One experience like this from my own life occurred many years ago, while participating in a nighttime sky watch led by a very knowledgeable and articulate Park Ranger at the north rim of the Grand Canyon.  Standing on a rocky spot overlooking the darkened Canyon at night, with the wide open, panoramic sky perfectly clear above us, unobscured by any clouds or air/light pollution, I could see far more stars than I had ever seen in my life.  The sky was indescribably full of stars, almost like tiny bits of snow densely sprinkled throughout the vast sky.  The Park Ranger pointed out a portion of the sky that was especially densely glittering with stars, which was our Milky Way galaxy.  She pointed out multiple planets in our solar system, which we could see very clearly.   She pointed out several “shooting stars,” meteors entering and burning up in our atmosphere.  And she talked about the immense sweep of time that we could perceive in this view, since many of the stars we saw were millions of light years away, and many had already likely died, perhaps a million years ago, although the light from them was just reaching us now.   It was all so crystal clear and vivid in the sky, that it felt surreal.  And, even in the darkness, we could sense the Canyon below us.  And in that moment of awe, I had a feeling of the immensity of the universe and a feeling of being part of it and connected to it that I had never quite had before.  In that moment, although I wouldn’t have used these words at the time, I felt an attunement to the Tao that I had never quite experienced before.

This experience of attunement with Tao does not have to be in contemplation of the immensity of the cosmos.  Sometimes this occurs during attunement to a work of art, to what is within ourselves, or to other people.  In my next posts, I will describe some other experiences like those.

 

©2009-2011 Aspiring Taoist.  All Rights Reserved

peace

April 9, 2010

“Moonlight Bamboo” by Ren Adams

http://www.etsy.com/shop/plasticpumpkin

In several previous posts, I’ve mentioned my interest in the martial art, Tai Chi Chuan.  But this interest doesn’t mean that I’m a fan of fighting or violence.  Tai Chi Chuan, which is one among many styles of Kung Fu, was not invented for the purpose of starting fights at all.  Rather, much of Kung Fu, including Tai Chi Chuan, was developed by Chinese Taoist and Buddist monks as a way of keeping the peace, stopping fights, and defending themselves, since these monks were subject to repeated harassment and attacks by outside forces.  Rather than being developed to hurt or kill others, Tai Chi was developed to understand and preserve life, and to enhance the health of the practitioner.

“King Fu was not an art developed to perpetrate violence.  It was designed to be responsive to outside or hostile forces only when necessary, i.e. when the serenity of nature was violated…Kung Fu should be used only to preserve the natural flow of life, to avoid, divert, [or] neutralize … any destructive force….T’ai Chi Ch’uan was not created for the purpose of fighting.  It was aimed at preserving and prolonging life”

–David Chow and Richard Spangler, Kung Fu:  History, Philosophy, and Technique, 1982, p. 19-24

Ping-Siang Tao, the teacher of my Yang style Tai Chi Chuan teacher, notes the true meaning of martial arts in his book, Taiji Push Hands:  The Secret of Qi in Taiji Quan:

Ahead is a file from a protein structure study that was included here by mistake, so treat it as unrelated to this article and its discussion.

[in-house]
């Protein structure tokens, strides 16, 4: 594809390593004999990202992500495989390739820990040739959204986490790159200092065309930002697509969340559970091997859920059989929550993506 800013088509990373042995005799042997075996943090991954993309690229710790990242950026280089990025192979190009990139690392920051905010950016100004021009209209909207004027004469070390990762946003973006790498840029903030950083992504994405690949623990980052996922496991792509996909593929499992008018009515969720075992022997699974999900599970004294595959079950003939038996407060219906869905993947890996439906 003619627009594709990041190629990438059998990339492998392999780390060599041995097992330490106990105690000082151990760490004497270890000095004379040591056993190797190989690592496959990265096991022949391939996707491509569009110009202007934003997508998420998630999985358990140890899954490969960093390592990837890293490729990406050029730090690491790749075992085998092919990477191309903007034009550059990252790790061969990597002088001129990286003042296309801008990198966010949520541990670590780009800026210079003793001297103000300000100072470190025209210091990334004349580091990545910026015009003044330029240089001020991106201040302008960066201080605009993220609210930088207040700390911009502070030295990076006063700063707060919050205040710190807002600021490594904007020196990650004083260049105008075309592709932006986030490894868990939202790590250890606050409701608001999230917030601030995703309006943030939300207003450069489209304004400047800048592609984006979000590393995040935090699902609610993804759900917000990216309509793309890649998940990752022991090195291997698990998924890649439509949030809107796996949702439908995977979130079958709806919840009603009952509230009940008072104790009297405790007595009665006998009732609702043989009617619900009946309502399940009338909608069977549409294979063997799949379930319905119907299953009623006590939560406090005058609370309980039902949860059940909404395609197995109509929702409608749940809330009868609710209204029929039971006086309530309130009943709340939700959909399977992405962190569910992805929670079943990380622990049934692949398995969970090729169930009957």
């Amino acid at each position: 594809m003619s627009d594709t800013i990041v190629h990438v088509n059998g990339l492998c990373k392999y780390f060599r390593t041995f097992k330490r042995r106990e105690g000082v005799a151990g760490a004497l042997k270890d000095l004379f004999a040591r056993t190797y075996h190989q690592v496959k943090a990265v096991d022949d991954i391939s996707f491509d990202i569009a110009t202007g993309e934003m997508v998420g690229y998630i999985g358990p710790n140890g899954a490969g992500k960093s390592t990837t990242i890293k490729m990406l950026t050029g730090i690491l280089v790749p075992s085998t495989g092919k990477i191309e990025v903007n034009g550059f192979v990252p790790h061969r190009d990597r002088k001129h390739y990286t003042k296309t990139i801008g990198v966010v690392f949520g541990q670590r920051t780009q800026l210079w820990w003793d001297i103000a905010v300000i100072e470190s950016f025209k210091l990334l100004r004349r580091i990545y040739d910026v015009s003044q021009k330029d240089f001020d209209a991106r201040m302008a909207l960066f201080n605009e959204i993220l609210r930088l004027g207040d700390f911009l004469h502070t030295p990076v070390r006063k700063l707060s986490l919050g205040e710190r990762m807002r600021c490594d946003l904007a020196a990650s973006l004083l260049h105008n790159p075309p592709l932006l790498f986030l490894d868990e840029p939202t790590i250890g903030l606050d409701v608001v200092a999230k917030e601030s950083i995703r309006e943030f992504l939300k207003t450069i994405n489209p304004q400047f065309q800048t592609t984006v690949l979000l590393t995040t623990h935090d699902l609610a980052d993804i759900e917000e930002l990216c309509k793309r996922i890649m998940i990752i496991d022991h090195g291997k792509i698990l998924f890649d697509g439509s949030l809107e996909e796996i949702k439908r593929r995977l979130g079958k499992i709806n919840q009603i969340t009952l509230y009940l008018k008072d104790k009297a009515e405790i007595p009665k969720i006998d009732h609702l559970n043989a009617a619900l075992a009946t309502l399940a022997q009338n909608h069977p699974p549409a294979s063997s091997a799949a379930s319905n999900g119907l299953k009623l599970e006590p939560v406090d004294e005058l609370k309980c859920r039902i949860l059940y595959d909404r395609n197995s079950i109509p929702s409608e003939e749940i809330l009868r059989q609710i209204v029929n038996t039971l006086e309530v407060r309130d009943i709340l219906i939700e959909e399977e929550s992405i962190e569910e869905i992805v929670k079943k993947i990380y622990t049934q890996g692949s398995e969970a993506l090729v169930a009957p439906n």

“The primary purpose of Chinese martial arts is to improve one’s health and protect oneself—not to show off, or to conquer others.  The Chinese character ‘wu’, ‘martial’, has two parts:  one meaning ‘stop’ and the other meaning ‘weapons’.  Now, weapons stand for war.  So the basic meaning of ‘martial’ is ‘that which stops war’.  This idea of stopping conflict is actually the core original intent of the martial arts.”

–Ping-Siang Tao, Taiji Push Hands:  The Secret of Qi in Taiji Quan, 2007, Blue Mountain Feng Shui Institute, pp. 147-148

In contrast to this Tai Chi philosophy, the degree to which our society glorifies and glamorizes violence and weapons disturbs me.  On the one hand, the media decry the high level of violence in our society, and the degree to which violence is considered cool or chic.   But on the other hand, Hollywood and the video game industry continue to reap tremendous profits by making violence seem fun and glamorous.   Movies and TV are, of course, full of violence, to a mind-numbing and desensitizing extent.  Meanwhile, our country is awash in guns and other weapons.  Recently, I heard a story on the radio about a U.S. Army video game–an extremely realistic combat simulation game–that was designed as a recruiting tool, and is freely available to the public on the internet.  This video game is now the Army’s most effective recruiting tool by far and has also become very popular among the public as a source of fun and entertainment.  A new term has been coined for this strange fusion of violent military combat simulation and entertainment—“milatainment.”  The tremendous popularity of milatainment is disturbing, and seems to me to be a sign of something very unhealthy in our culture.  It’s not that I have something against the military per se.   I see the need to have a military, primarily for defensive and security purposes, and the need to recruit good people into the military.  I generally respect members of the military for their service to the country, and for the sacrifices they make.  But I don’t see the necessity of glamorizing the killing, and mixing killing with fun and entertainment.  Isn’t history filled with repeated examples of young people going off to war, expecting opportunities for glory, only to discover war to be a hell beyond anything they could have imagined?  And do we really need all of these easily available guns in our country?  Taoists and practitioners of Tai Chi Chuan value life, health, and peace above all else.  They would prefer to never use their martial arts skills in a real fight, and would only do so with restraint, in an effort to restore peace.  If compelled to enter a fight or military conflict, they approach it with the sense of restraint and gravity that it deserves.  Taoists don’t view weapons as toys, or killing, or even pretending to kill, as any sort of entertainment.

“Weapons are the tools of violence;
all decent men detest them.

Weapons are the tools of fear;
a decent man will avoid them
except in the direst necessity
and, if compelled, will use them
only with the utmost restraint.
Peace is his highest value.
If the peace has been shattered,
how can he be content?
His enemies are not demons,
but human beings like himself.
He doesn’t wish them personal harm.
Nor does he rejoice in victory.
How could he rejoice in victory
and delight in the slaughter of men?

He enters a battle gravely,
with sorrow and with great compassion,
as if he were attending a funeral.”

–Chapter 31, Tao Te Ching, Stephen Mitchell

©2009-2011 Aspiring Taoist.  All Rights Reserved